Shogi and Western Chess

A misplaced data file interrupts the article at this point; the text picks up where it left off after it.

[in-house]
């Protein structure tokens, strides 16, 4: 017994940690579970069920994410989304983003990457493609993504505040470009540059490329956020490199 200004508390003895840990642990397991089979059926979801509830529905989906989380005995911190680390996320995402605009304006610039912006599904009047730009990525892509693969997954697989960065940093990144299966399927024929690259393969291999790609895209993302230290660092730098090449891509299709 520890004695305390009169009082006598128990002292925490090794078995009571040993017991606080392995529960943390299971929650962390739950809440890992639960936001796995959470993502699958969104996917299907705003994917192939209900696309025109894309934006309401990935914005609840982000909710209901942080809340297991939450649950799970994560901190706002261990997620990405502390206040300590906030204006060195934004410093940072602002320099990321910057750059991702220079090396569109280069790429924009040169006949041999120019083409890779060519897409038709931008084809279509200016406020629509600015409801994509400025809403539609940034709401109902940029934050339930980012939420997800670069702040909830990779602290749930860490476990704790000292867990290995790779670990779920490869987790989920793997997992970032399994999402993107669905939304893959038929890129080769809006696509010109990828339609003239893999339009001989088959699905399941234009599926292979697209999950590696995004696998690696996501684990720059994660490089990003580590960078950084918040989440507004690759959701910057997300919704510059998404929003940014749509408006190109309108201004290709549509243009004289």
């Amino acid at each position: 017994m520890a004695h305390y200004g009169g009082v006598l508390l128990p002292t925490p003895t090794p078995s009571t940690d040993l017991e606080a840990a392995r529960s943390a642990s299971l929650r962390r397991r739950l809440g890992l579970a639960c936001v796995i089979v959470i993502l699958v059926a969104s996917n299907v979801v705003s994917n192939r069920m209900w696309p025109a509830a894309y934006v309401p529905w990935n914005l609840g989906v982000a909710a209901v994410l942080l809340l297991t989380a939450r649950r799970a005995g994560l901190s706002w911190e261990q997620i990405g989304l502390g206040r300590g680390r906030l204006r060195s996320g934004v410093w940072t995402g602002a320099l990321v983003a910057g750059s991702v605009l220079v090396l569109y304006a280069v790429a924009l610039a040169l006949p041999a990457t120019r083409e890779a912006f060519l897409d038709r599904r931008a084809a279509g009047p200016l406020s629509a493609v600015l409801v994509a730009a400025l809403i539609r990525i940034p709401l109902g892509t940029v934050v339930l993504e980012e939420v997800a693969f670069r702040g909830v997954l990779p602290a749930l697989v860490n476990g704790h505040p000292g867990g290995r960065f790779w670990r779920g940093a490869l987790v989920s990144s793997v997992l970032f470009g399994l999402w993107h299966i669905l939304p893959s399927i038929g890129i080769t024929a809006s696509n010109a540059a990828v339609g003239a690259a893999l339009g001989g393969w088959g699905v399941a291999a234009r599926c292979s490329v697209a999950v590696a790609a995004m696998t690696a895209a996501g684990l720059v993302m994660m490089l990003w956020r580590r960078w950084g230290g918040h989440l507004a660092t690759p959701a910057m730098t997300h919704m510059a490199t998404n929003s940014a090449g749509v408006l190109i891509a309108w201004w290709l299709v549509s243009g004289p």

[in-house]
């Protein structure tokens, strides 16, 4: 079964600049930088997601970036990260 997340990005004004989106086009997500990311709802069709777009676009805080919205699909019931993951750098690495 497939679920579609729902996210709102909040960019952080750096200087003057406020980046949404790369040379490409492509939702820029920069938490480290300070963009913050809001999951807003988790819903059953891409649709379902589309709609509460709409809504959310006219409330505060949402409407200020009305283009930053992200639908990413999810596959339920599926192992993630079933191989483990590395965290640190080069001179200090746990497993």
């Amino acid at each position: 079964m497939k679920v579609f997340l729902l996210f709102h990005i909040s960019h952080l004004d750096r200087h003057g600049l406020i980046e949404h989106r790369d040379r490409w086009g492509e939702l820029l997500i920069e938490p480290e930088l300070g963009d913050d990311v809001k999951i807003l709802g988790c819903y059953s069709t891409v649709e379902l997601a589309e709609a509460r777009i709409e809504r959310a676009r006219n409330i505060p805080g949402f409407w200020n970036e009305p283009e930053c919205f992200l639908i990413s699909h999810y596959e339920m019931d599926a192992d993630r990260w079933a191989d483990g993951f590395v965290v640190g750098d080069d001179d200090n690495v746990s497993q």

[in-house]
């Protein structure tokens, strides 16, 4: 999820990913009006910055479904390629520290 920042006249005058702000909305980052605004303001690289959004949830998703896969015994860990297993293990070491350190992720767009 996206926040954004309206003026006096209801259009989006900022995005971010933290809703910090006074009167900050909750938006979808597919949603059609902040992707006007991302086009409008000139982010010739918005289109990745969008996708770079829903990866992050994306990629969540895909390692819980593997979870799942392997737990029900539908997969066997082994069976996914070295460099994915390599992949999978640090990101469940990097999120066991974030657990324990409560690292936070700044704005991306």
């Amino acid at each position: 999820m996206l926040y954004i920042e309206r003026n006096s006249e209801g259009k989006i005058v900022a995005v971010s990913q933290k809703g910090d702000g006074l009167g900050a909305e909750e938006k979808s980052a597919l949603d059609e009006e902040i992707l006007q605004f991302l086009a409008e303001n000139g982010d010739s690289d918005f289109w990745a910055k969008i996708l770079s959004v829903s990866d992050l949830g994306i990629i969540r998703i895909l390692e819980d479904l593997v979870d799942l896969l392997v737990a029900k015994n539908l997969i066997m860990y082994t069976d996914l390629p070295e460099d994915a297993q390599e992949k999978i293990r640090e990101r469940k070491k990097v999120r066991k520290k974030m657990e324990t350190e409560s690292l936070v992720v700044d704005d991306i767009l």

Where Japan has kept to its traditions, the world has in fact been impressed. For instance, there are few games where there is less action than shogi, go or Western chess. The shogi championships are fought out in a quiet room with a referee and recorders. At most three or four honoured guests are allowed to watch. I have been one of them; it was an honour. I was invited because I had just received a 5th dan at shogi from the Japan Shogi Federation. The then champion Yasuharu Oyama wrote the certificate in his own hand, and I keep it as a rare treasure. In Japan, shogi is much more popular than chess is in Europe and America, though in the former Soviet Union it is encouraged. Our newspapers do not have a daily chess column, while the Japanese papers have a daily shogi and go column. Yet though shogi is so popular, the Japanese recognize that the players ought to have quiet and privacy for their tournament games. Those of the general public who want to watch the moves of the games sit in a separate hall, where the changing position is shown, move by move, on a …

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